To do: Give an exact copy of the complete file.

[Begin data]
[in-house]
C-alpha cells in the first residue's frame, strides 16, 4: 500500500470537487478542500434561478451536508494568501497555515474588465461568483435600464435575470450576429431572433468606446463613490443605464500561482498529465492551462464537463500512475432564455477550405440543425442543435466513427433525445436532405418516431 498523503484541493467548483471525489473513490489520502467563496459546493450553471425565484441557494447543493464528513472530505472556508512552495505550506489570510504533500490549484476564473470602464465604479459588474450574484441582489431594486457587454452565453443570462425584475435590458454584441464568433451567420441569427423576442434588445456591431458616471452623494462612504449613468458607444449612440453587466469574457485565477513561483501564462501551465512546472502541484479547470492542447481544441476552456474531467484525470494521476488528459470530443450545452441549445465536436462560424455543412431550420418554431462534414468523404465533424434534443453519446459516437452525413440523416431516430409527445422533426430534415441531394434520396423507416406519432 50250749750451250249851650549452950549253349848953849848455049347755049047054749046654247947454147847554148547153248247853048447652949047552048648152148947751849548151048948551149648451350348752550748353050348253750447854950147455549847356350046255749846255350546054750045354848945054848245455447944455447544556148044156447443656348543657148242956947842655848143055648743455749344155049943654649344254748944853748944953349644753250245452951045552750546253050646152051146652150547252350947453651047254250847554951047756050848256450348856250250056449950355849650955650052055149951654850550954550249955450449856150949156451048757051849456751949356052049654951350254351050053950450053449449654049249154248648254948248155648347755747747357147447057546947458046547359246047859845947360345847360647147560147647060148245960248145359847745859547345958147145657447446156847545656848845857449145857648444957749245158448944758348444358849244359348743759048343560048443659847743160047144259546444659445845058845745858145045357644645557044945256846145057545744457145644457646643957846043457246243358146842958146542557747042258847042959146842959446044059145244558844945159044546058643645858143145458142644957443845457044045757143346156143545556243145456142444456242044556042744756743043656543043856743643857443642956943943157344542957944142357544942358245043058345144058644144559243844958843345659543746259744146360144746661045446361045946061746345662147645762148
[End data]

[in-house]
C-alpha cells in the first residue's frame, strides 16, 4: 500500500470537487478542500434561478451536508494568501497555515474588465461568483435600464435575470450576429431572433468606446463613490443605464500561482498529465492551462464537463500512475432564455477550405440543425442543435466513427433525445436532405418516431 498523503484541493467548483471525489473513490489520502467563496459546493450553471425565484441557494447543493464528513472530505472556508512552495505550506489570510504533500490549484476564473470602464465604479459588474450574484441582489431594486457587454452565453443570462425584475435590458454584441464568433451567420441569427423576442434588445456591431458616471452623494462612504449613468458607444449612440453587466469574457485565477513561483501564462501551465512546472502541484479547470492542447481544441476552456474531467484525470494521476488528459470530443450545452441549445465536436462560424455543412431550420418554431462534414468523404465533424434534443453519446459516437452525413440523416431516430409527445422533426430534415441531394434520396423507416406519432 50250749750451250249851650549452950549253349848953849848455049347755049047054749046654247947454147847554148547153248247853048447652949047552048648152148947751849548151048948551149648451350348752550748353050348253750447854950147455549847356350046255749846255350546054750045354848945054848245455447944455447544556148044156447443656348543657148242956947842655848143055648743455749344155049943654649344254748944853748944953349644753250245452951045552750546253050646152051146652150547252350947453651047254250847554951047756050848256450348856250250056449950355849650955650052055149951654850550954550249955450449856150949156451048757051849456751949356052049654951350254351050053950450053449449654049249154248648254948248155648347755747747357147447057546947458046547359246047859845947360345847360647147560147647060148245960248145359847745859547345958147145657447446156847545656848845857449145857648444957749245158448944758348444358849244359348743759048343560048443659847743160047144259546444659445845058845745858145045357644645557044945256846145057545744457145644457646643957846043457246243358146842958146542557747042258847042959146842959446044059145244558844945159044546058643645858143145458142644957443845457044045757143346156143545556243145456142444456242044556042744756743043656543043856743643857443642956943943157344542957944142357544942358245043058345144058644144559243844958843345659543746259744146360144746661045446361045946061746345662147645762148